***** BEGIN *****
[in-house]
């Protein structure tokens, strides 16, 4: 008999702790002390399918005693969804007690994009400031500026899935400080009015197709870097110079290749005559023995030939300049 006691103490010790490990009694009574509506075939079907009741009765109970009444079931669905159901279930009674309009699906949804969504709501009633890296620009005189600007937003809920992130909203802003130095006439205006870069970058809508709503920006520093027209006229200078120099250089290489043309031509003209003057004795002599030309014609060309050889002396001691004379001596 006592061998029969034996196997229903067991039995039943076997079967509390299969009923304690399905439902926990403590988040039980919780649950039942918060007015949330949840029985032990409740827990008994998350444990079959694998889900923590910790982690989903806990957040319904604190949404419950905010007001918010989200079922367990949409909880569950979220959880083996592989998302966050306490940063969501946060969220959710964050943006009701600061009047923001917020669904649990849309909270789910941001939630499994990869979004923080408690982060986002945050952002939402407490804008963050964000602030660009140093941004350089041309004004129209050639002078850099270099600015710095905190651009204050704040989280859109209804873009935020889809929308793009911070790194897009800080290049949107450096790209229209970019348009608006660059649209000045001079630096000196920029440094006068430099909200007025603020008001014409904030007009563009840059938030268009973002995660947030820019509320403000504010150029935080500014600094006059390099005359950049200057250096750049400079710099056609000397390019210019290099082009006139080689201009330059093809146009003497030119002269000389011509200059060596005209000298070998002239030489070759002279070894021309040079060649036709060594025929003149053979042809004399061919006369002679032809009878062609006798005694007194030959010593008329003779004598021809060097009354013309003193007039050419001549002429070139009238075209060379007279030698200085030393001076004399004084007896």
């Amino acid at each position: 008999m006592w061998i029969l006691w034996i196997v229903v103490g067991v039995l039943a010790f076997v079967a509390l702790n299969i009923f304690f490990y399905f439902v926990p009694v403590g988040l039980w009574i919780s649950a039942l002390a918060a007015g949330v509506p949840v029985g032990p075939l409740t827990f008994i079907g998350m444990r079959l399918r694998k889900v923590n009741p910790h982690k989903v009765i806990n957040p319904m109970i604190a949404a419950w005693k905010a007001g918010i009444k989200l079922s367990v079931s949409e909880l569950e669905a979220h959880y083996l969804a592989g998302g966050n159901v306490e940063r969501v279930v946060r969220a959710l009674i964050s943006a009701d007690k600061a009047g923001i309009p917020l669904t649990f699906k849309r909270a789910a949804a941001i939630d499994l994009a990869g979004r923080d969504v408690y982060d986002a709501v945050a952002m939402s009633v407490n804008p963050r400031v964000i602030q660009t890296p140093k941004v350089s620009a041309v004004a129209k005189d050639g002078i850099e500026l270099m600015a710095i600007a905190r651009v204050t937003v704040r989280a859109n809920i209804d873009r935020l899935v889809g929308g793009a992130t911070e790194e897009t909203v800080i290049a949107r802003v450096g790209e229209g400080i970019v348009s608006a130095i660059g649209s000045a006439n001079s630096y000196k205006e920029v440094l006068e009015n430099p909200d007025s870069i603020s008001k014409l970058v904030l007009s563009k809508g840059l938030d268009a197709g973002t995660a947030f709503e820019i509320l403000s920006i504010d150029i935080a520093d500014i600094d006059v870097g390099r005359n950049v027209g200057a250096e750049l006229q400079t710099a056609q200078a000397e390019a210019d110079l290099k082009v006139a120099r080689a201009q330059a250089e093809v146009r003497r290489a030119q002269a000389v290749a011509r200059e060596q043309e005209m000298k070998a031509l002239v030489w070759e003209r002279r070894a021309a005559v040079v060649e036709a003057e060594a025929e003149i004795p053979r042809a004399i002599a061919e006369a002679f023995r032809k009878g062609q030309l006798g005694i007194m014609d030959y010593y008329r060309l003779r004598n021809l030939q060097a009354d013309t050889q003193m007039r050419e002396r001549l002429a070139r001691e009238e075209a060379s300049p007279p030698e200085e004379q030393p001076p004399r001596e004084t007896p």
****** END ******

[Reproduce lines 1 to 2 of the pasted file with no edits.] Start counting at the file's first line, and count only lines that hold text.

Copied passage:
[in-house]
């Protein structure tokens, strides 16, 4: 008999702790002390399918005693969804007690994009400031500026899935400080009015197709870097110079290749005559023995030939300049 006691103490010790490990009694009574509506075939079907009741009765109970009444079931669905159901279930009674309009699906949804969504709501009633890296620009005189600007937003809920992130909203802003130095006439205006870069970058809508709503920006520093027209006229200078120099250089290489043309031509003209003057004795002599030309014609060309050889002396001691004379001596 006592061998029969034996196997229903067991039995039943076997079967509390299969009923304690399905439902926990403590988040039980919780649950039942918060007015949330949840029985032990409740827990008994998350444990079959694998889900923590910790982690989903806990957040319904604190949404419950905010007001918010989200079922367990949409909880569950979220959880083996592989998302966050306490940063969501946060969220959710964050943006009701600061009047923001917020669904649990849309909270789910941001939630499994990869979004923080408690982060986002945050952002939402407490804008963050964000602030660009140093941004350089041309004004129209050639002078850099270099600015710095905190651009204050704040989280859109209804873009935020889809929308793009911070790194897009800080290049949107450096790209229209970019348009608006660059649209000045001079630096000196920029440094006068430099909200007025603020008001014409904030007009563009840059938030268009973002995660947030820019509320403000504010150029935080500014600094006059390099005359950049200057250096750049400079710099056609000397390019210019290099082009006139080689201009330059093809146009003497030119002269000389011509200059060596005209000298070998002239030489070759002279070894021309040079060649036709060594025929003149053979042809004399061919006369002679032809009878062609006798005694007194030959010593008329003779004598021809060097009354013309003193007039050419001549002429070139009238075209060379007279030698200085030393001076004399004084007896």